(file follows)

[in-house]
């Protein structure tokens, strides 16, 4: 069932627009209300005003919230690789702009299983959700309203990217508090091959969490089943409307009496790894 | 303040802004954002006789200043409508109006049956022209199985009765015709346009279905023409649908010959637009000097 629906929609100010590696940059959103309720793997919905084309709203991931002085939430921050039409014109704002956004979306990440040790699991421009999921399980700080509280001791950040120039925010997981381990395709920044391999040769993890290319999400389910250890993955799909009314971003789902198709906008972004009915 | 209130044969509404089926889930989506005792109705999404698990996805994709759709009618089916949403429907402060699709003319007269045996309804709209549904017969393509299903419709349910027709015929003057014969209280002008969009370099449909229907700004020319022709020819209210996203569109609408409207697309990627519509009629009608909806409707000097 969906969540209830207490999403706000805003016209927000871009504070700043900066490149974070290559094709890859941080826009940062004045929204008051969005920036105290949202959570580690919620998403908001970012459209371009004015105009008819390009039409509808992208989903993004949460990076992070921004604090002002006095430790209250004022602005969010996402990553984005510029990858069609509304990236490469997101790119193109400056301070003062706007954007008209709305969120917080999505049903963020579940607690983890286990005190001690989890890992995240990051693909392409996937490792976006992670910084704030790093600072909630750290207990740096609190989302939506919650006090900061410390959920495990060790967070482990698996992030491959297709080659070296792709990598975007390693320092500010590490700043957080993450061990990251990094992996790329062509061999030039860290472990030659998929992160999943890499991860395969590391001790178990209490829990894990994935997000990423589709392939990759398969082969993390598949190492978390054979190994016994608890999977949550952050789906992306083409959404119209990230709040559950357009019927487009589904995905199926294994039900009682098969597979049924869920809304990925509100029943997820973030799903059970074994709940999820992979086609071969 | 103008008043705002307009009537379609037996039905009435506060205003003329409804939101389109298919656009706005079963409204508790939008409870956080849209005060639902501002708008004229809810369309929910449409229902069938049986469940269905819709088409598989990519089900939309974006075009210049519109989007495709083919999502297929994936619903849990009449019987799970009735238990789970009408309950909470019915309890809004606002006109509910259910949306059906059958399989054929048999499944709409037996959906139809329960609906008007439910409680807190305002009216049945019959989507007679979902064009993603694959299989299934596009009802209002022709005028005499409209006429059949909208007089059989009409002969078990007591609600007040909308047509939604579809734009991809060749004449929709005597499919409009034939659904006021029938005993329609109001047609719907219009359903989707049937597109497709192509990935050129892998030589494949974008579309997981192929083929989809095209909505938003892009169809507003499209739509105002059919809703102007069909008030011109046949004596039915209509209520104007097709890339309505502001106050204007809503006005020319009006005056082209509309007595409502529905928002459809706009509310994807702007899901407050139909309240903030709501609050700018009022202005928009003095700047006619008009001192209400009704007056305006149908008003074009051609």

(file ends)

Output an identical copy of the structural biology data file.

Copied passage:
[in-house]
């Protein structure tokens, strides 16, 4: 069932627009209300005003919230690789702009299983959700309203990217508090091959969490089943409307009496790894 | 303040802004954002006789200043409508109006049956022209199985009765015709346009279905023409649908010959637009000097 629906929609100010590696940059959103309720793997919905084309709203991931002085939430921050039409014109704002956004979306990440040790699991421009999921399980700080509280001791950040120039925010997981381990395709920044391999040769993890290319999400389910250890993955799909009314971003789902198709906008972004009915 | 209130044969509404089926889930989506005792109705999404698990996805994709759709009618089916949403429907402060699709003319007269045996309804709209549904017969393509299903419709349910027709015929003057014969209280002008969009370099449909229907700004020319022709020819209210996203569109609408409207697309990627519509009629009608909806409707000097 969906969540209830207490999403706000805003016209927000871009504070700043900066490149974070290559094709890859941080826009940062004045929204008051969005920036105290949202959570580690919620998403908001970012459209371009004015105009008819390009039409509808992208989903993004949460990076992070921004604090002002006095430790209250004022602005969010996402990553984005510029990858069609509304990236490469997101790119193109400056301070003062706007954007008209709305969120917080999505049903963020579940607690983890286990005190001690989890890992995240990051693909392409996937490792976006992670910084704030790093600072909630750290207990740096609190989302939506919650006090900061410390959920495990060790967070482990698996992030491959297709080659070296792709990598975007390693320092500010590490700043957080993450061990990251990094992996790329062509061999030039860290472990030659998929992160999943890499991860395969590391001790178990209490829990894990994935997000990423589709392939990759398969082969993390598949190492978390054979190994016994608890999977949550952050789906992306083409959404119209990230709040559950357009019927487009589904995905199926294994039900009682098969597979049924869920809304990925509100029943997820973030799903059970074994709940999820992979086609071969 | 103008008043705002307009009537379609037996039905009435506060205003003329409804939101389109298919656009706005079963409204508790939008409870956080849209005060639902501002708008004229809810369309929910449409229902069938049986469940269905819709088409598989990519089900939309974006075009210049519109989007495709083919999502297929994936619903849990009449019987799970009735238990789970009408309950909470019915309890809004606002006109509910259910949306059906059958399989054929048999499944709409037996959906139809329960609906008007439910409680807190305002009216049945019959989507007679979902064009993603694959299989299934596009009802209002022709005028005499409209006429059949909208007089059989009409002969078990007591609600007040909308047509939604579809734009991809060749004449929709005597499919409009034939659904006021029938005993329609109001047609719907219009359903989707049937597109497709192509990935050129892998030589494949974008579309997981192929083929989809095209909505938003892009169809507003499209739509105002059919809703102007069909008030011109046949004596039915209509209520104007097709890339309505502001106050204007809503006005020319009006005056082209509309007595409502529905928002459809706009509310994807702007899901407050139909309240903030709501609050700018009022202005928009003095700047006619008009001192209400009704007056305006149908008003074009051609």